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Abstract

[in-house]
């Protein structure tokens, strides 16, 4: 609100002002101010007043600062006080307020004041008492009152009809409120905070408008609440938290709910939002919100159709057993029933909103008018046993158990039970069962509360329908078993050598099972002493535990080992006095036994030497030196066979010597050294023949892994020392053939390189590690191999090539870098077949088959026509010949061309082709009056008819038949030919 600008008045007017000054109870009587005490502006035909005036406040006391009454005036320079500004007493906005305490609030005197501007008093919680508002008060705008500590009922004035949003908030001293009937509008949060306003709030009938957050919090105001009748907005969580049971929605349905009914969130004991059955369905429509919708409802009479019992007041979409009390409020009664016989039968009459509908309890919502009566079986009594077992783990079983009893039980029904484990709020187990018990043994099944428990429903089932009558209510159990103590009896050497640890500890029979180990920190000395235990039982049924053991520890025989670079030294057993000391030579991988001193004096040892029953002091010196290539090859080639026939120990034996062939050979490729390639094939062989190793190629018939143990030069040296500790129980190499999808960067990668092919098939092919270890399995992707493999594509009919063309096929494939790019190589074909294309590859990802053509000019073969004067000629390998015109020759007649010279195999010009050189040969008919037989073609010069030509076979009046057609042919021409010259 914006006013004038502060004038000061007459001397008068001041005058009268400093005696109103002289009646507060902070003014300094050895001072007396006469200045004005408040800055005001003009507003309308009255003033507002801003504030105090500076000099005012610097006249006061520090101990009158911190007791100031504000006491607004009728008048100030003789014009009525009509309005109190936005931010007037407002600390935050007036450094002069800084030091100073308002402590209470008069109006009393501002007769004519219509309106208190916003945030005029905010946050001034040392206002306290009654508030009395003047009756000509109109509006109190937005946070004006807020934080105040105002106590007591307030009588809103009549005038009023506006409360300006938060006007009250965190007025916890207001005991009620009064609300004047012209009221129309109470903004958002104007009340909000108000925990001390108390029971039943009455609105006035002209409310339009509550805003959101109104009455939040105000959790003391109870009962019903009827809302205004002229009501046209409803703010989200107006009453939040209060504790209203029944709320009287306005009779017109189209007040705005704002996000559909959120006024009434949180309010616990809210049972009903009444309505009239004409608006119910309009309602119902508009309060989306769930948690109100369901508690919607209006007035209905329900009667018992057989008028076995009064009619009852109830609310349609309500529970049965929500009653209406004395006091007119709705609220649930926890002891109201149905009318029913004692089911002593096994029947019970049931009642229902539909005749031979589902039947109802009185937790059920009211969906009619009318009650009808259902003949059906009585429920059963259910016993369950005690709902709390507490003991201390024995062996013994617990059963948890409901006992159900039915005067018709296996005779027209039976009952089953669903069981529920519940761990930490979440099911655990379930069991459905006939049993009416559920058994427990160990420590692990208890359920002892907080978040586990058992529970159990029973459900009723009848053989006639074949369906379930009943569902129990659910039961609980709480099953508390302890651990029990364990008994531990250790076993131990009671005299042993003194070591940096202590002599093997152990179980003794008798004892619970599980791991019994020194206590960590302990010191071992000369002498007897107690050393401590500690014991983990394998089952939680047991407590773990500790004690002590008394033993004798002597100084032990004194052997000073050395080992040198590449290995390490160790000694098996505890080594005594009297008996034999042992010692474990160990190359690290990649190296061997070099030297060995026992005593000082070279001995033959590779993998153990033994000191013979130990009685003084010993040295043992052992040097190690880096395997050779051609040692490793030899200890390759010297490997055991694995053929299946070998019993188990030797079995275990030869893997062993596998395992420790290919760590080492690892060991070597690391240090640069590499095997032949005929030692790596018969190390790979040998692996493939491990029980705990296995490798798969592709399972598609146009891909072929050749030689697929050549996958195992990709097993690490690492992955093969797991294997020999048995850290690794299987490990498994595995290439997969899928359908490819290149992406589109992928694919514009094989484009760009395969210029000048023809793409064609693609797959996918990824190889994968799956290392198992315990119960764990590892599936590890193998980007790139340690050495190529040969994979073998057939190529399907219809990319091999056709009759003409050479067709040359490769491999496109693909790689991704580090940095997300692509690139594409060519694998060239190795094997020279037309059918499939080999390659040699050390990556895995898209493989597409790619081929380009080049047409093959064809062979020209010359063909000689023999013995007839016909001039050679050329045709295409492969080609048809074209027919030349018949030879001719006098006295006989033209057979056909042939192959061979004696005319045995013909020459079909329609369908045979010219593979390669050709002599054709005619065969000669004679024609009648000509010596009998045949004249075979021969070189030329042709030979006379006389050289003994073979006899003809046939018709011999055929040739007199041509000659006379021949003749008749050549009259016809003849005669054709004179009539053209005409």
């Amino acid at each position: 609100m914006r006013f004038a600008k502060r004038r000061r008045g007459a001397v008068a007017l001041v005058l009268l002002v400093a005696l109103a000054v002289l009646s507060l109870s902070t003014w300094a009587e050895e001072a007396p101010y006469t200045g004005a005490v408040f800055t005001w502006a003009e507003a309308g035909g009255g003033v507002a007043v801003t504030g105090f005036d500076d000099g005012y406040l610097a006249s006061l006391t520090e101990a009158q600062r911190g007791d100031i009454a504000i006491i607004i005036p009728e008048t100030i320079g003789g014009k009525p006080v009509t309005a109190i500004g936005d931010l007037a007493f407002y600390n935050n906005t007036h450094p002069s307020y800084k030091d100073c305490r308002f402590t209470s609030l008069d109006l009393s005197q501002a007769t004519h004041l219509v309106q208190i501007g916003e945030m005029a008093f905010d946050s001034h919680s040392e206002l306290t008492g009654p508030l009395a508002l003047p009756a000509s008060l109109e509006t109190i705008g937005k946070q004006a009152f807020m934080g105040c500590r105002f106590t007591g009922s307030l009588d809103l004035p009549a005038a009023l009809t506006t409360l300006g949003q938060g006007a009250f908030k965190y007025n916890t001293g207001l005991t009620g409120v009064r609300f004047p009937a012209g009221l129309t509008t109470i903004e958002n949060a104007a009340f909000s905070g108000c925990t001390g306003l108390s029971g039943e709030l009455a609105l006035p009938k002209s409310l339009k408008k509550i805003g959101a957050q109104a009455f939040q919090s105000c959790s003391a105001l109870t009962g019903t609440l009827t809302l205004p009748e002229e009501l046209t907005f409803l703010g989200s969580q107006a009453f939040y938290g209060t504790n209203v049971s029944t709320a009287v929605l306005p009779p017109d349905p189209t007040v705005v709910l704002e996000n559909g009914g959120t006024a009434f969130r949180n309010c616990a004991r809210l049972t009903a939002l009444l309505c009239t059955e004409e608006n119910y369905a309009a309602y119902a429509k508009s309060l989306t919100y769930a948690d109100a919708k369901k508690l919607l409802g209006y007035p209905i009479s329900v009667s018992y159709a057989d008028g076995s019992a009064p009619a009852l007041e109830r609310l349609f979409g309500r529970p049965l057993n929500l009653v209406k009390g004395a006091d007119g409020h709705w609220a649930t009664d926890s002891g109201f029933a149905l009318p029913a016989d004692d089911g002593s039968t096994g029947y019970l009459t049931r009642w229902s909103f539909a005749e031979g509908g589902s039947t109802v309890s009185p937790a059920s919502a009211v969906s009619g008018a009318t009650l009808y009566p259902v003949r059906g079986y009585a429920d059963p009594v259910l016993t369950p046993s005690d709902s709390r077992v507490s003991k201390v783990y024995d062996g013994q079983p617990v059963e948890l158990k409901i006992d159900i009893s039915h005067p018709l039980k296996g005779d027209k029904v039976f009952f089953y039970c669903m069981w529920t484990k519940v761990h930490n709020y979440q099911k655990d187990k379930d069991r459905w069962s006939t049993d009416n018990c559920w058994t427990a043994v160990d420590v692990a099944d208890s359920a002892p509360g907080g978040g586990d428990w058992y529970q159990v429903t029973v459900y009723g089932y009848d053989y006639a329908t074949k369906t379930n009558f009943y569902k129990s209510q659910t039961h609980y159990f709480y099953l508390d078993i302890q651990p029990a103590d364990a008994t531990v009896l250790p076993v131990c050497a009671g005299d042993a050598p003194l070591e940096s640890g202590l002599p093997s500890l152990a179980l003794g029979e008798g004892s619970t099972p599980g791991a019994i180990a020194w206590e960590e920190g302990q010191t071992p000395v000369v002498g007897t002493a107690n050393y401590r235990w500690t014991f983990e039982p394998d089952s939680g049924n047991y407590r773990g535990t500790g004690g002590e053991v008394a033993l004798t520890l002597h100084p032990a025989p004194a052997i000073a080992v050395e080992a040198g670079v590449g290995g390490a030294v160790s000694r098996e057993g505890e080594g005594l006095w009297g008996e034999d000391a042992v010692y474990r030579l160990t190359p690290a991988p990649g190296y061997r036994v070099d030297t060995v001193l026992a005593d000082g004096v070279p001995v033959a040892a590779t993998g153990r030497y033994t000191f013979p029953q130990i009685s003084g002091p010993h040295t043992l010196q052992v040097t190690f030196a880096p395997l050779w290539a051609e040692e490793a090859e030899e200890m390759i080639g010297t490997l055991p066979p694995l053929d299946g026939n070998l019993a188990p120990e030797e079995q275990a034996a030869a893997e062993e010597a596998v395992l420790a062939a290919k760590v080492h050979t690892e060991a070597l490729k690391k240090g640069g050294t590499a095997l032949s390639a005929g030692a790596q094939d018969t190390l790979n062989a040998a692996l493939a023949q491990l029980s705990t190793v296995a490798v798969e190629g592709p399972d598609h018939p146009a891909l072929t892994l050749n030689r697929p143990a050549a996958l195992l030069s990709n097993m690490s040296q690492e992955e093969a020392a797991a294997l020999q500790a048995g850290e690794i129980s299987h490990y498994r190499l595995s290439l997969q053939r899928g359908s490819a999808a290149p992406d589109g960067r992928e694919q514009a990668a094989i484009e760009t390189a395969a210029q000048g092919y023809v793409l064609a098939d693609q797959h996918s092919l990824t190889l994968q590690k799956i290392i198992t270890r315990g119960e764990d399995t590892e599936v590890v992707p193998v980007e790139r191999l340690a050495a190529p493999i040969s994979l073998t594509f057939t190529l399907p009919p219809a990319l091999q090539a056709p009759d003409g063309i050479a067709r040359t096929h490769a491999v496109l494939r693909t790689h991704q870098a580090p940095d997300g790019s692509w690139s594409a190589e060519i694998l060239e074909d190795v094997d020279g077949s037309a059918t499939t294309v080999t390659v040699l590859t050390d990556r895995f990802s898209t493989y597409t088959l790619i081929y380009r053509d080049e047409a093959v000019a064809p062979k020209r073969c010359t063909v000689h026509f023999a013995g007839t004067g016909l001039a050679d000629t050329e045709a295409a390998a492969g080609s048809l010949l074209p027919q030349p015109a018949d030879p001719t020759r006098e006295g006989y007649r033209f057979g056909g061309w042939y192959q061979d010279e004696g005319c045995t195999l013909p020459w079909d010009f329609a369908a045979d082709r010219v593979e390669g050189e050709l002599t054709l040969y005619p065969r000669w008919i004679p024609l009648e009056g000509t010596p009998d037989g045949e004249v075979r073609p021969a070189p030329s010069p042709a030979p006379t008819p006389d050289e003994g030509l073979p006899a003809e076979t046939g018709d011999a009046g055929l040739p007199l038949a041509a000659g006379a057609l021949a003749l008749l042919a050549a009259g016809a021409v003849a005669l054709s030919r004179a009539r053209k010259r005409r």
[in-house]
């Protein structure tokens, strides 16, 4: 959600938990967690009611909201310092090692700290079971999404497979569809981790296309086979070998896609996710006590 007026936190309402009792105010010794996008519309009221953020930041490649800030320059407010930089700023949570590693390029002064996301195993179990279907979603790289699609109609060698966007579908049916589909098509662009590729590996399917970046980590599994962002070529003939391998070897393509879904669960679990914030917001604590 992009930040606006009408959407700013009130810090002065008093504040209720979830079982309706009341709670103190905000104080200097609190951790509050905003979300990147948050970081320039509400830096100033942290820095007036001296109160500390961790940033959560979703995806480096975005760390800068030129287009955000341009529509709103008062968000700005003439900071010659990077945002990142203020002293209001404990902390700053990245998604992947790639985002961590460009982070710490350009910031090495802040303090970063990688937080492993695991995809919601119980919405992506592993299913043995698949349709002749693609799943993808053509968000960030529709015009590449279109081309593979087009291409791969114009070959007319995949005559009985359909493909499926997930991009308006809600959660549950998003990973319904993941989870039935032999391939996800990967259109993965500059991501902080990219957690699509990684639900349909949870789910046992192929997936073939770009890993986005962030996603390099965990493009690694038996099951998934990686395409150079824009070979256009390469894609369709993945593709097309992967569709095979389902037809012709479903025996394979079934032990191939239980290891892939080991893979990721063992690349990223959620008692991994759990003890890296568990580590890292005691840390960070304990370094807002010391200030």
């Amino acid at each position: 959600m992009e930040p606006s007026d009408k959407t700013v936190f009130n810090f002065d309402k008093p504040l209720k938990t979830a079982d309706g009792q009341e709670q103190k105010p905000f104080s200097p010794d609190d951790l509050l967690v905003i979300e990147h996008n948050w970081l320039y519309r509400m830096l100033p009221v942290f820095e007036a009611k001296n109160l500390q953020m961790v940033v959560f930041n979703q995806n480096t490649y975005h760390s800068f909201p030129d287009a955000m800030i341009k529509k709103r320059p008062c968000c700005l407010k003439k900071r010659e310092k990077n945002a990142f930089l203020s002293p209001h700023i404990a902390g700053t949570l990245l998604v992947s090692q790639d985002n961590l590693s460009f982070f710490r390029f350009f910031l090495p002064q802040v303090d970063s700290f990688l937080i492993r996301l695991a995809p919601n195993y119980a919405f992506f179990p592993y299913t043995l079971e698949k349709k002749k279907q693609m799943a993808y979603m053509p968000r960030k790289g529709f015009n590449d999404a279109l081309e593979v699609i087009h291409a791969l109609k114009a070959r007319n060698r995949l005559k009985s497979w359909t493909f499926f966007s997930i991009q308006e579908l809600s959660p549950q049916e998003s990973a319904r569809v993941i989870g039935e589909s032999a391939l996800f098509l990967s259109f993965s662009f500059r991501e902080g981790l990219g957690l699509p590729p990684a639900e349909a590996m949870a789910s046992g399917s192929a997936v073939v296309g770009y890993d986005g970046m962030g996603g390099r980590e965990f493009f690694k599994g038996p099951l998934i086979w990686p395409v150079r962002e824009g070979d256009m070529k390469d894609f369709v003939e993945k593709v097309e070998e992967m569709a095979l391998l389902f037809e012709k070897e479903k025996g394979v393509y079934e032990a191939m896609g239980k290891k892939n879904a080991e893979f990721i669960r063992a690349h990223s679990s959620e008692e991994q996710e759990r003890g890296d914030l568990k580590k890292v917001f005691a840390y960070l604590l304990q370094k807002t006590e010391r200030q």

Historically, nostalgia has been viewed as a disease of the brain or the mind. However, in recent years, nostalgia has received a conceptual rehabilitation due to a revival of scholarly interest accompanied by the use of contemporary empirical methods. Drawing upon this recent work, we propose that nostalgia is an important resource for psychological health and well-being. We begin by detailing the characteristics of the nostalgic experience and then discuss a wide range of studies demonstrating that psychological threat triggers nostalgia, nostalgia enhances psychological health and well-being, and nostalgia promotes adaptive psychological functioning among individuals at risk for poor mental health. We also highlight the need for future research on nostalgia's relation to psychological health.